TAMPA — When teammates interacted with Victor Hedman in the Lightning dressing room Friday morning, their genuine concern began to be replaced by cautious optimism.
Some had feared the worst when Hedman's head slammed into the boards after a shoulder-to-chest hit by the Stars' Jamie Benn late in the second period Thursday. They worried about Hedman's long-term health, much less the difficult task of replacing the Norris Trophy-caliber defenseman.
But the Lightning was encouraged that Hedman felt much better Friday. And though coach Jon Cooper said Hedman was doubtful for tonight's game against the Sabres at Amalie Arena, it sounded like he wouldn't be sidelined for an extended period.
"He's a really good defenseman in this league," Cooper said. "You don't want to lose any of your guys, especially him. …We're confident he'll be back soon, just not (tonight)."
Cooper said there had been no diagnosis of Hedman, who went through the concussion protocol Thursday night. Hedman has a history of concussions — he has had at least two in his seven-season NHL career — so that would be a concern.
Hedman didn't practice and was unavailable for comment. He missed six weeks last season after fracturing a finger in mid October.
"Unfortunately, 'Heddy' has had some tough luck in his career with injuries," captain Steven Stamkos said. "He always gets off to good starts and something happens. So we hope this isn't bad and he can get back sooner rather than later."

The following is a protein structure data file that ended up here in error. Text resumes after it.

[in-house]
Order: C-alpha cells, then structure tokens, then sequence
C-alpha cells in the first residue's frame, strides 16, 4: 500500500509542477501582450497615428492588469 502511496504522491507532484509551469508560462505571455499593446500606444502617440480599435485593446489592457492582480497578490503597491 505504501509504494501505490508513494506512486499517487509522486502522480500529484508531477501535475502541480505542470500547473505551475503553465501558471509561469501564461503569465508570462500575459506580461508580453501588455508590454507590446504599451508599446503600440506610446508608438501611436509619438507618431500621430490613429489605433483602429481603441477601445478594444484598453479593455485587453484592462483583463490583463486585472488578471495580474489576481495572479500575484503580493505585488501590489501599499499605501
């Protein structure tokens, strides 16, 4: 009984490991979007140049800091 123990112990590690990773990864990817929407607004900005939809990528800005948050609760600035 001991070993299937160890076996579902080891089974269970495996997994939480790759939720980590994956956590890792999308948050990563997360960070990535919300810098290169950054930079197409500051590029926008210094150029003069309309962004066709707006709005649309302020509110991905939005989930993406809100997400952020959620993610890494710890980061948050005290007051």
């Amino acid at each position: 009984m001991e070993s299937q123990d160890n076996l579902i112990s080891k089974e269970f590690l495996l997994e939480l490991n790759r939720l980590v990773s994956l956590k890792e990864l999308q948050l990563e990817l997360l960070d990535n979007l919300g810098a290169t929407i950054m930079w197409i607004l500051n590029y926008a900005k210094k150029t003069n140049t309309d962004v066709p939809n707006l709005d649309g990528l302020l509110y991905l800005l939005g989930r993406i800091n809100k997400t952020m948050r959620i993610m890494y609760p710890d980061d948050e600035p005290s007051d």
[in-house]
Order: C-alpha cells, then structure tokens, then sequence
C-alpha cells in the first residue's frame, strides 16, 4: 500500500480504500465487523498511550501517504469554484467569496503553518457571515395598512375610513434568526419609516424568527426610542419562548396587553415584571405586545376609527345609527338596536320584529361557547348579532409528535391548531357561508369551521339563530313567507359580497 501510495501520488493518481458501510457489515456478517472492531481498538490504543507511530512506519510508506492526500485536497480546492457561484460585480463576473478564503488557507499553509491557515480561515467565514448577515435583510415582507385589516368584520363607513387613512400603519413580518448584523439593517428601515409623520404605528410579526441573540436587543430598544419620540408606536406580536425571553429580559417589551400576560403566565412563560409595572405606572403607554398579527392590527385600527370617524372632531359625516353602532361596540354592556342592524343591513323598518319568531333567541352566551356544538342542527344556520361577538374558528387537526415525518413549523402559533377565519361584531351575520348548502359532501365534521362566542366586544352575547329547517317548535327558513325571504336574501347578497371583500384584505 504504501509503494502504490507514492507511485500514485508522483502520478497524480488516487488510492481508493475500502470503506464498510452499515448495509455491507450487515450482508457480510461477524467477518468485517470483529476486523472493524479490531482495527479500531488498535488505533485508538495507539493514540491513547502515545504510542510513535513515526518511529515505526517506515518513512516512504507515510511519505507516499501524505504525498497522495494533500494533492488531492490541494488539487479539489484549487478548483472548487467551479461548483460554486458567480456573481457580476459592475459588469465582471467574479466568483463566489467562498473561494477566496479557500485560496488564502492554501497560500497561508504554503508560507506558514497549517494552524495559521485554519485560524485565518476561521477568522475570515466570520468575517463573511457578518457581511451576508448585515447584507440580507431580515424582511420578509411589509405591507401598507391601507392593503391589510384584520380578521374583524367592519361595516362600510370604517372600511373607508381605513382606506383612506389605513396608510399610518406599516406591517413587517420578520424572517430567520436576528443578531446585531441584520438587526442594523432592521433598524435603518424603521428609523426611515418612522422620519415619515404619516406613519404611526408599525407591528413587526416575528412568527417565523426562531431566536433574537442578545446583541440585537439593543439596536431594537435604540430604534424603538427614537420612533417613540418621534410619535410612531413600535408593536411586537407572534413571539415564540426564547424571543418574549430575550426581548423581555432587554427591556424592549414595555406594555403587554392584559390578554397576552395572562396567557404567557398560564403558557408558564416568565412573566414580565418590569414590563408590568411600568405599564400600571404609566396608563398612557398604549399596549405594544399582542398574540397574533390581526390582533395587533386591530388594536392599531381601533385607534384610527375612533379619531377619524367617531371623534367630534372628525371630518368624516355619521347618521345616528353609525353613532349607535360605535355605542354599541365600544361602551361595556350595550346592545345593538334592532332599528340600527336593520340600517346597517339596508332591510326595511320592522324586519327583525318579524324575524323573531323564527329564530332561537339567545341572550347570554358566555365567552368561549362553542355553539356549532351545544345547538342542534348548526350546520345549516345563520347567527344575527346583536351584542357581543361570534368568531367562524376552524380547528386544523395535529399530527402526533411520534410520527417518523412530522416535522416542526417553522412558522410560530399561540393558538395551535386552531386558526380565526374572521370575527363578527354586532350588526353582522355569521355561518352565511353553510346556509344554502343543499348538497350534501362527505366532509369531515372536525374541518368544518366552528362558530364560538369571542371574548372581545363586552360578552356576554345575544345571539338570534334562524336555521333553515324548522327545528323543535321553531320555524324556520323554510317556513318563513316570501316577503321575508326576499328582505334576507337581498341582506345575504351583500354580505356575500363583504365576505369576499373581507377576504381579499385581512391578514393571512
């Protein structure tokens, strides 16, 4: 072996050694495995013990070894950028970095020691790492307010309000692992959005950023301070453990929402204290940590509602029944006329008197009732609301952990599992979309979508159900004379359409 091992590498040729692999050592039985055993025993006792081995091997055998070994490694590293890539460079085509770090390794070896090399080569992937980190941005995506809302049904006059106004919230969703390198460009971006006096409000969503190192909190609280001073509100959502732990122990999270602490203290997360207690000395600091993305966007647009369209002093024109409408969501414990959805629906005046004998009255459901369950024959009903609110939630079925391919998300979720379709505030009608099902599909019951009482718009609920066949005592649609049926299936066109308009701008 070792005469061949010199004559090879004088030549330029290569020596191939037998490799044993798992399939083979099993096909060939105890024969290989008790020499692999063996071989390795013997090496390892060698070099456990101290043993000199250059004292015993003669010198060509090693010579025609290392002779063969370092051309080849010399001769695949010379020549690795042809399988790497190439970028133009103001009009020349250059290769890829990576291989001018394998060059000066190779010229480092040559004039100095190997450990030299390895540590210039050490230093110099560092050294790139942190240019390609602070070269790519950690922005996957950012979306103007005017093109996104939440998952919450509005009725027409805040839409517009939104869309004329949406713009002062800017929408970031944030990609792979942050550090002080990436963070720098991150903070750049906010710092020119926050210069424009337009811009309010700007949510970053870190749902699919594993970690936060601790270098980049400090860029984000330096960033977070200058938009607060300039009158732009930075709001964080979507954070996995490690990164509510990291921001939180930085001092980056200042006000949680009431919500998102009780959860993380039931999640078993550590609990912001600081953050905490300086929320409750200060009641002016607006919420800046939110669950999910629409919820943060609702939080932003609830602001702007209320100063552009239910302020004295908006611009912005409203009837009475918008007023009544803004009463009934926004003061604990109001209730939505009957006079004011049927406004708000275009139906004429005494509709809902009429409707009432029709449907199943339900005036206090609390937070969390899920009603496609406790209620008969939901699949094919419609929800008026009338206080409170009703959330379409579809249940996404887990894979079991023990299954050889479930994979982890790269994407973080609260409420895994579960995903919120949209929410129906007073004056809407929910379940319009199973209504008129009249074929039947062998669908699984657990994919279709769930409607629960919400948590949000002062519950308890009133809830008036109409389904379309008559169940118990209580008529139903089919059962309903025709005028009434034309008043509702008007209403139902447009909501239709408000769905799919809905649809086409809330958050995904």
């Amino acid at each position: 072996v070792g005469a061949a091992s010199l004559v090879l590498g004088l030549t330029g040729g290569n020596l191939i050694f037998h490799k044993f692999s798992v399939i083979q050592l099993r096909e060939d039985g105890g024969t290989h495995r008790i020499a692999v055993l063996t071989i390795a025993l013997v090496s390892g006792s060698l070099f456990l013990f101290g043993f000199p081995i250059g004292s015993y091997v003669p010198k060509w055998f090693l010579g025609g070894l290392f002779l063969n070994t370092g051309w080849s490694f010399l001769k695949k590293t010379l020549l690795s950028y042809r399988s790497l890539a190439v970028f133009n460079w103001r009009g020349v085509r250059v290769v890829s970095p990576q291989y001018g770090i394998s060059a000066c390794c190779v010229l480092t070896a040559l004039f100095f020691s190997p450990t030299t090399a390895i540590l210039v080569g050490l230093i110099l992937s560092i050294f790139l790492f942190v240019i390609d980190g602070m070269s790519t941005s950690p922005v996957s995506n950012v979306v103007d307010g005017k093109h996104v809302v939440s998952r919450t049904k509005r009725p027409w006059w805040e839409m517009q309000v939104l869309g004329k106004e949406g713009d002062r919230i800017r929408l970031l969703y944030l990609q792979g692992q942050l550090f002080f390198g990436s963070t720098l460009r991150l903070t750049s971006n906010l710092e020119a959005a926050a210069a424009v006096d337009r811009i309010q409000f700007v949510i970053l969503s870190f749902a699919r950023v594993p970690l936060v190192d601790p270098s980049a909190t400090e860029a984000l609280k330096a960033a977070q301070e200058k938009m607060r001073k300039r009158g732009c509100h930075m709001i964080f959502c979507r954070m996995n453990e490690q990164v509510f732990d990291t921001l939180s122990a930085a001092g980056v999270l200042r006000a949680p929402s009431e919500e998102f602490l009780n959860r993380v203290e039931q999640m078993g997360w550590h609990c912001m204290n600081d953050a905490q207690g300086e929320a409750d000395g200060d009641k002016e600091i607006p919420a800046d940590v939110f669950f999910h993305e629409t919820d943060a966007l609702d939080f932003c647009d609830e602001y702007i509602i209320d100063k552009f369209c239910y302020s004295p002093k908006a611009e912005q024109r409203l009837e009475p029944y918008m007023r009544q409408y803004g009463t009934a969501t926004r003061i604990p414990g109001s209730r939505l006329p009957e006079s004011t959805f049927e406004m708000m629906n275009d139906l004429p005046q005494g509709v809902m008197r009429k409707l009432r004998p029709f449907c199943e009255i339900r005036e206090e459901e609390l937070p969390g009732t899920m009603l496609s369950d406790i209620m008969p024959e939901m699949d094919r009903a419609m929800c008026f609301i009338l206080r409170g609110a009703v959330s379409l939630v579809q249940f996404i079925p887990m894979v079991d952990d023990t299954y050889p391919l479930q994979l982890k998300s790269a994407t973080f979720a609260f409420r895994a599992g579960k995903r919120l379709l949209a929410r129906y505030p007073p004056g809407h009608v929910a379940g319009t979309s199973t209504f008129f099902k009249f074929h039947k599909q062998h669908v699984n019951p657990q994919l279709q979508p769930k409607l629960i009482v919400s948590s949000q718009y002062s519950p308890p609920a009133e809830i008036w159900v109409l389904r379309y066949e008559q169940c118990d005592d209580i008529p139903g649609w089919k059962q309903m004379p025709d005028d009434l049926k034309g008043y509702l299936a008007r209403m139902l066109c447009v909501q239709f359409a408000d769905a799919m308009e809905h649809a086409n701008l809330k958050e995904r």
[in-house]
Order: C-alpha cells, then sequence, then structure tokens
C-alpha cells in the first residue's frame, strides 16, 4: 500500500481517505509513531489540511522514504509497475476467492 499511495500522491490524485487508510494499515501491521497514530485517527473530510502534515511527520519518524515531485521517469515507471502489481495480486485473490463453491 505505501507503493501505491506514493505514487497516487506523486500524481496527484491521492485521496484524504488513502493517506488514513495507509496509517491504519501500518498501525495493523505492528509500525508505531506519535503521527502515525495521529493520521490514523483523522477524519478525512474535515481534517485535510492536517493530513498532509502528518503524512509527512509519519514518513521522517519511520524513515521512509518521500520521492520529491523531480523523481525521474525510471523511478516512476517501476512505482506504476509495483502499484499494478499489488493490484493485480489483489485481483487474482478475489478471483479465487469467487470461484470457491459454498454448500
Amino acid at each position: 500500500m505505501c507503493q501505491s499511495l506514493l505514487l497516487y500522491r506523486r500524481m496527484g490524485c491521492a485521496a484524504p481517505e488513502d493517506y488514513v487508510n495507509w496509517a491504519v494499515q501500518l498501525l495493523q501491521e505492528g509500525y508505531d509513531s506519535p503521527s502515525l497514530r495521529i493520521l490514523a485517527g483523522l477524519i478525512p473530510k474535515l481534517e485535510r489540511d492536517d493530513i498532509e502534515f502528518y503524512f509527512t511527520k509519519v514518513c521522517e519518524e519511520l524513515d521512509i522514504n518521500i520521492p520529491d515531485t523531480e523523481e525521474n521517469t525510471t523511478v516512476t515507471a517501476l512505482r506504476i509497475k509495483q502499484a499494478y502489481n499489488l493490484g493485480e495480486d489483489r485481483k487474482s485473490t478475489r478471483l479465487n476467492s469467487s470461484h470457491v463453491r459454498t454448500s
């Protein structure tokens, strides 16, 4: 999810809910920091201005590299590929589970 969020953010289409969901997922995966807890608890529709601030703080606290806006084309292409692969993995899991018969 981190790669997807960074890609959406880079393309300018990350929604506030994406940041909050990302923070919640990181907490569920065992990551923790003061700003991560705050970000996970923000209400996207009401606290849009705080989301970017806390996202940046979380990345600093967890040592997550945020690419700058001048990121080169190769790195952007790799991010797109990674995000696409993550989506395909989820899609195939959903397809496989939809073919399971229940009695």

Defenseman Slater Koekkoek was called up from AHL Syracuse on Friday to provide depth. Tampa Bay needs it. Besides Hedman's injury, defenseman Nikita Nesterov was suspended two games Friday by the NHL's Department of Player Safety for boarding the Stars' Curtis McKenzie shortly after Hedman was injured.
Nesterov, who received a five-minute penalty and a game misconduct, had a phone hearing Friday with the league, which ruled the onus was on Nesterov to avoid or minimize contact instead of launching McKenzie into the boards. Nesterov said he didn't intend to hurt McKenzie, who was hospitalized and put on crutches.
"Bad situation," Nesterov said.
So is the Lightning's two-game losing streak.
Stamkos said a key reason Tampa Bay didn't drop three in a row during the regular season last year was that it didn't let things "snowball," it fixed issues quickly. And that's what Tampa Bay did Friday, focusing on what it believes cost it the past two games: special teams.
The penalty kill, which has allowed seven goals in 15 opportunities, ranked last in the NHL entering Friday. The power play fizzled Thursday, going 0-for-2 in the 5-3 loss, and the units were shuffled Friday: Stamkos was with Jonathan Drouin, Valtteri Filppula, Ryan Callahan and Jason Garrison.
Stamkos said the Lightning was "dumbing it down" and simplifying. Wing Ondrej Palat said he believes it has been trying too much and rushing.
"Sometimes, we have so much skill, you want to make the nice play," Stamkos said.
With the penalty kill, Palat said the Lightning has been coming out of its structure. "We have to do what our coaches tell us to do, not be on a different page," Palat said. "We have to be better."
Cooper said he believed Thursday's loss might have been the Lightning's best game of the season, racking up 70 shot attempts and holding Dallas to 21 shots on goal. The way Cooper sees it, Tampa Bay (3-2-0) has won a couple of games it didn't play particularly well in.
"Hopefully," Cooper said, "we're getting all the bad stuff out now."
WORLD CUP: Lightning assistant general manager Pat Verbeek was named director of player personnel for Team North America in the 2016 World Cup of Hockey. The team will consist of the top players from Canada and the United States who are 23 or younger. Oilers coach Todd McLellan was named coach.
Contact Joe Smith at firstname.lastname@example.org. Follow @TBTimes_JSmith.